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[201] teams near the Potomac, the enemy got three of our disabled pieces, of which two were left on the field as worthless, and one sent to the rear, was captured by his cavalry, with a few wagons from the trail.

We wrested from him on the battle-field at Gettysburg, three 10-pound Parrott's, one 3-inch rifle, and three Napoleon's, all ready for use against himself.

In the operations thus imperfectly reported, officers and men, almost without exception, evinced in high degree the important virtues of courage, fortitude, and patience; shrinking from no danger at the call of duty, they accepted with equal fidelity the hardships incident to just forbearance and stern service in an enemy's country; alternately heat and protracted storm aggravated other trials. The arid hills of Gattysburg afford no springs, and wells are there speedily exhausted; many, therefore, were the sufferers from thirst in this long mid-summer conflict. Subsequently on the march scarcely less was endurance taxed by pouring rain day and night; yet all this and whatever else occurred, was borne with ready acquiescence and steady resolution. When great merit is so prevalent, individual instances can scarcely be distinguished without danger of injustice to others; certain cases of special heroism are however mentioned by several commanders, whose reports present the facts. On all such details and all the minutiae of operations, more exact information is contained in the several reports of the corps chiefs of artillery and battalion commanders, herewith submitted, than can be presented in a general statement.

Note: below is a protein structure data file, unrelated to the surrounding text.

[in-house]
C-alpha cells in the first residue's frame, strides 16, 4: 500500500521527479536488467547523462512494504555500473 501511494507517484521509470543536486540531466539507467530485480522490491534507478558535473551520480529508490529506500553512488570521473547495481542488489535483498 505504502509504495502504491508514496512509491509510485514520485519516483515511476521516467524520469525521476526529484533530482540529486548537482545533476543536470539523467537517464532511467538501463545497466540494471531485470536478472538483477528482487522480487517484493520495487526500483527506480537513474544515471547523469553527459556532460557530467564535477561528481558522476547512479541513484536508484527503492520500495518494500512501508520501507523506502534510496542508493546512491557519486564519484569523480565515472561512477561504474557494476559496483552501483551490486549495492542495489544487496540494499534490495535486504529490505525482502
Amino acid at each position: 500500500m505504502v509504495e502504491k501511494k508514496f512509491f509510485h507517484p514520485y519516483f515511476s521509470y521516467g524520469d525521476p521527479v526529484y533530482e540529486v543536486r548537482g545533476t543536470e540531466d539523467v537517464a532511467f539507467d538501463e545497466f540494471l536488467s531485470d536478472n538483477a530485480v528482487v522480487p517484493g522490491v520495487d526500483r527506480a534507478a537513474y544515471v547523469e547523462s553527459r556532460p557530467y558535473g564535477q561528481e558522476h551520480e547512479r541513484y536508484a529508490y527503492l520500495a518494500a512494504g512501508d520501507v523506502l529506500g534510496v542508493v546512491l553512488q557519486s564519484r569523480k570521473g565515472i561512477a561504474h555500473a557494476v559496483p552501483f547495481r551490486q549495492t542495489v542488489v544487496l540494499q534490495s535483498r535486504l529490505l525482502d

Regretting that no more could be achieved in the campaign, yet grateful for what has been accomplished, and for the still increasing strength with which we are enabled to wield this great arm of defence,

I have the honor to be General, Respectfully, your obedient servant, W. N. Pendleton, Brigadier-General and Chief of Artillery. General R. E. Lee, Commanding.

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